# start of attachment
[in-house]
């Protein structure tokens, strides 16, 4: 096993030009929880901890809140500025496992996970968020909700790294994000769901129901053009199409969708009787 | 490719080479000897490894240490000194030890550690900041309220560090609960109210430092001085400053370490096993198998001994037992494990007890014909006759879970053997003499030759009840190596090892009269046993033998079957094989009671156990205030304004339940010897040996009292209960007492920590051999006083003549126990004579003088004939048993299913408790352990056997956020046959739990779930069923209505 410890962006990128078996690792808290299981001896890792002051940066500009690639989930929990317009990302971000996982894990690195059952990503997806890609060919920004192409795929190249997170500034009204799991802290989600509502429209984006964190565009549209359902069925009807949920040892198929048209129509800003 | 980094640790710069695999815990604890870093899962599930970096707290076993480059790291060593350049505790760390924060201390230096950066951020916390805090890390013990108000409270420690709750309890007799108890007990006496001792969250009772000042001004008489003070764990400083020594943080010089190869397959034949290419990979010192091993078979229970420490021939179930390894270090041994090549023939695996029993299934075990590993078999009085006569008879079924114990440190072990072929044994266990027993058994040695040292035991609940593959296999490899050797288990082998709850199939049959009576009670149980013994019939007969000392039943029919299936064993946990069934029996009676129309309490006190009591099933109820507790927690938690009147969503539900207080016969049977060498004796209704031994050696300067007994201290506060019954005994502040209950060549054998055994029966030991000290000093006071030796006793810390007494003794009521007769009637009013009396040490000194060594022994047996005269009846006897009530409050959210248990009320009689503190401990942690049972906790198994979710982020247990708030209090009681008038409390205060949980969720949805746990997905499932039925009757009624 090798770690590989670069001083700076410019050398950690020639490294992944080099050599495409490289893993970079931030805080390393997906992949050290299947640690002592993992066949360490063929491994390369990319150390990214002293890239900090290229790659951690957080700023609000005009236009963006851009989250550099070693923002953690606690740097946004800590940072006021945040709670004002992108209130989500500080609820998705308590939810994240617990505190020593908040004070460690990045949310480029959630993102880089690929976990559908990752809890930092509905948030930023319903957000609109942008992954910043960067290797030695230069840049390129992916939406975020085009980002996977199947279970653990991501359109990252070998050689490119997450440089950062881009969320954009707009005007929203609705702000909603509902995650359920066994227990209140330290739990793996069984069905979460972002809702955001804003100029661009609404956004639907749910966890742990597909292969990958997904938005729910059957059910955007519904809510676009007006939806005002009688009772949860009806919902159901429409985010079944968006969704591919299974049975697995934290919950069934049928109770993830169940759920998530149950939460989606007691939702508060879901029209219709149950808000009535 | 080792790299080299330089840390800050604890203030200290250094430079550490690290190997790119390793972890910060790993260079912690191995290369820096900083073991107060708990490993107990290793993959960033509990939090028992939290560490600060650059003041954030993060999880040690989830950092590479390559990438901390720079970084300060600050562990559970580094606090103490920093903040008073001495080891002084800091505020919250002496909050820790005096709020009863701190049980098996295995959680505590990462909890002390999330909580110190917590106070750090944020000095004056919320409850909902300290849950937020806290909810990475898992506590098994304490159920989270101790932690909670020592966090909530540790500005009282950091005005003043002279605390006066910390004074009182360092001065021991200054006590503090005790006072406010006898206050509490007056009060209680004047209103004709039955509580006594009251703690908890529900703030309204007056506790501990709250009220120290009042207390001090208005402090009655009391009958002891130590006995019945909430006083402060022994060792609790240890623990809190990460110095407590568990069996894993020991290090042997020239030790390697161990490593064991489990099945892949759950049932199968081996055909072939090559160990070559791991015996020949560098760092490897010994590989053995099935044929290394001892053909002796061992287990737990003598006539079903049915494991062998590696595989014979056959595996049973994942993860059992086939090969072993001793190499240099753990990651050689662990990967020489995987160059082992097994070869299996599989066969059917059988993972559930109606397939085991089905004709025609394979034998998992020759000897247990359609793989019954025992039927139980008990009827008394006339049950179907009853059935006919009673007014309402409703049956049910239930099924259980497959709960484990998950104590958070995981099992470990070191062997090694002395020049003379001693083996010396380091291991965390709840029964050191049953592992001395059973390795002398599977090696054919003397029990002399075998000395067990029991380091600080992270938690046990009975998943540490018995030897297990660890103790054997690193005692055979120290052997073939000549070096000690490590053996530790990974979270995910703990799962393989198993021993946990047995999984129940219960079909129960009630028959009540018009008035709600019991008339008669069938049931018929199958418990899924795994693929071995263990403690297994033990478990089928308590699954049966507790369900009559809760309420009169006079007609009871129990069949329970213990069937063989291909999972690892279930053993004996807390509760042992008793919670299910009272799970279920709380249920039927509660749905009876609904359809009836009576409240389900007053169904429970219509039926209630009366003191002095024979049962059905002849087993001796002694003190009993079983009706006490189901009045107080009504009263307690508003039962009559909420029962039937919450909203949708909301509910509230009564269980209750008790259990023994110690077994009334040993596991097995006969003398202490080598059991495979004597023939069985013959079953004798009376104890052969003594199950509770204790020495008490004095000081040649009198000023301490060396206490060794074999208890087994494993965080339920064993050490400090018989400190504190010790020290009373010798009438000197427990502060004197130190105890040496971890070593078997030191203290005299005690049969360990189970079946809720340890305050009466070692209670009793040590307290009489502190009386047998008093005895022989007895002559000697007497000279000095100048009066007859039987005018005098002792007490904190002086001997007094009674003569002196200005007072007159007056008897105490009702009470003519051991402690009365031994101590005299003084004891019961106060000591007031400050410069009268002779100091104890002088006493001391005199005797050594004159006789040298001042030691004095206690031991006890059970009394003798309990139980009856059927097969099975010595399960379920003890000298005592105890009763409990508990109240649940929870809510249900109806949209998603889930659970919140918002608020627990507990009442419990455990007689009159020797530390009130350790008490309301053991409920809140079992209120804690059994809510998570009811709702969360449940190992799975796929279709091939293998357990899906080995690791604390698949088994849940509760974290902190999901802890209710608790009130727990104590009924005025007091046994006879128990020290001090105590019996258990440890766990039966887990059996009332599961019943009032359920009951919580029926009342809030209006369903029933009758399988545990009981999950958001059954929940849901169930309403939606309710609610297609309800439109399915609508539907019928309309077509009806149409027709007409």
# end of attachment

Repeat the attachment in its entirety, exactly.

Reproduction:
[in-house]
């Protein structure tokens, strides 16, 4: 096993030009929880901890809140500025496992996970968020909700790294994000769901129901053009199409969708009787 | 490719080479000897490894240490000194030890550690900041309220560090609960109210430092001085400053370490096993198998001994037992494990007890014909006759879970053997003499030759009840190596090892009269046993033998079957094989009671156990205030304004339940010897040996009292209960007492920590051999006083003549126990004579003088004939048993299913408790352990056997956020046959739990779930069923209505 410890962006990128078996690792808290299981001896890792002051940066500009690639989930929990317009990302971000996982894990690195059952990503997806890609060919920004192409795929190249997170500034009204799991802290989600509502429209984006964190565009549209359902069925009807949920040892198929048209129509800003 | 980094640790710069695999815990604890870093899962599930970096707290076993480059790291060593350049505790760390924060201390230096950066951020916390805090890390013990108000409270420690709750309890007799108890007990006496001792969250009772000042001004008489003070764990400083020594943080010089190869397959034949290419990979010192091993078979229970420490021939179930390894270090041994090549023939695996029993299934075990590993078999009085006569008879079924114990440190072990072929044994266990027993058994040695040292035991609940593959296999490899050797288990082998709850199939049959009576009670149980013994019939007969000392039943029919299936064993946990069934029996009676129309309490006190009591099933109820507790927690938690009147969503539900207080016969049977060498004796209704031994050696300067007994201290506060019954005994502040209950060549054998055994029966030991000290000093006071030796006793810390007494003794009521007769009637009013009396040490000194060594022994047996005269009846006897009530409050959210248990009320009689503190401990942690049972906790198994979710982020247990708030209090009681008038409390205060949980969720949805746990997905499932039925009757009624 090798770690590989670069001083700076410019050398950690020639490294992944080099050599495409490289893993970079931030805080390393997906992949050290299947640690002592993992066949360490063929491994390369990319150390990214002293890239900090290229790659951690957080700023609000005009236009963006851009989250550099070693923002953690606690740097946004800590940072006021945040709670004002992108209130989500500080609820998705308590939810994240617990505190020593908040004070460690990045949310480029959630993102880089690929976990559908990752809890930092509905948030930023319903957000609109942008992954910043960067290797030695230069840049390129992916939406975020085009980002996977199947279970653990991501359109990252070998050689490119997450440089950062881009969320954009707009005007929203609705702000909603509902995650359920066994227990209140330290739990793996069984069905979460972002809702955001804003100029661009609404956004639907749910966890742990597909292969990958997904938005729910059957059910955007519904809510676009007006939806005002009688009772949860009806919902159901429409985010079944968006969704591919299974049975697995934290919950069934049928109770993830169940759920998530149950939460989606007691939702508060879901029209219709149950808000009535 | 080792790299080299330089840390800050604890203030200290250094430079550490690290190997790119390793972890910060790993260079912690191995290369820096900083073991107060708990490993107990290793993959960033509990939090028992939290560490600060650059003041954030993060999880040690989830950092590479390559990438901390720079970084300060600050562990559970580094606090103490920093903040008073001495080891002084800091505020919250002496909050820790005096709020009863701190049980098996295995959680505590990462909890002390999330909580110190917590106070750090944020000095004056919320409850909902300290849950937020806290909810990475898992506590098994304490159920989270101790932690909670020592966090909530540790500005009282950091005005003043002279605390006066910390004074009182360092001065021991200054006590503090005790006072406010006898206050509490007056009060209680004047209103004709039955509580006594009251703690908890529900703030309204007056506790501990709250009220120290009042207390001090208005402090009655009391009958002891130590006995019945909430006083402060022994060792609790240890623990809190990460110095407590568990069996894993020991290090042997020239030790390697161990490593064991489990099945892949759950049932199968081996055909072939090559160990070559791991015996020949560098760092490897010994590989053995099935044929290394001892053909002796061992287990737990003598006539079903049915494991062998590696595989014979056959595996049973994942993860059992086939090969072993001793190499240099753990990651050689662990990967020489995987160059082992097994070869299996599989066969059917059988993972559930109606397939085991089905004709025609394979034998998992020759000897247990359609793989019954025992039927139980008990009827008394006339049950179907009853059935006919009673007014309402409703049956049910239930099924259980497959709960484990998950104590958070995981099992470990070191062997090694002395020049003379001693083996010396380091291991965390709840029964050191049953592992001395059973390795002398599977090696054919003397029990002399075998000395067990029991380091600080992270938690046990009975998943540490018995030897297990660890103790054997690193005692055979120290052997073939000549070096000690490590053996530790990974979270995910703990799962393989198993021993946990047995999984129940219960079909129960009630028959009540018009008035709600019991008339008669069938049931018929199958418990899924795994693929071995263990403690297994033990478990089928308590699954049966507790369900009559809760309420009169006079007609009871129990069949329970213990069937063989291909999972690892279930053993004996807390509760042992008793919670299910009272799970279920709380249920039927509660749905009876609904359809009836009576409240389900007053169904429970219509039926209630009366003191002095024979049962059905002849087993001796002694003190009993079983009706006490189901009045107080009504009263307690508003039962009559909420029962039937919450909203949708909301509910509230009564269980209750008790259990023994110690077994009334040993596991097995006969003398202490080598059991495979004597023939069985013959079953004798009376104890052969003594199950509770204790020495008490004095000081040649009198000023301490060396206490060794074999208890087994494993965080339920064993050490400090018989400190504190010790020290009373010798009438000197427990502060004197130190105890040496971890070593078997030191203290005299005690049969360990189970079946809720340890305050009466070692209670009793040590307290009489502190009386047998008093005895022989007895002559000697007497000279000095100048009066007859039987005018005098002792007490904190002086001997007094009674003569002196200005007072007159007056008897105490009702009470003519051991402690009365031994101590005299003084004891019961106060000591007031400050410069009268002779100091104890002088006493001391005199005797050594004159006789040298001042030691004095206690031991006890059970009394003798309990139980009856059927097969099975010595399960379920003890000298005592105890009763409990508990109240649940929870809510249900109806949209998603889930659970919140918002608020627990507990009442419990455990007689009159020797530390009130350790008490309301053991409920809140079992209120804690059994809510998570009811709702969360449940190992799975796929279709091939293998357990899906080995690791604390698949088994849940509760974290902190999901802890209710608790009130727990104590009924005025007091046994006879128990020290001090105590019996258990440890766990039966887990059996009332599961019943009032359920009951919580029926009342809030209006369903029933009758399988545990009981999950958001059954929940849901169930309403939606309710609610297609309800439109399915609508539907019928309309077509009806149409027709007409």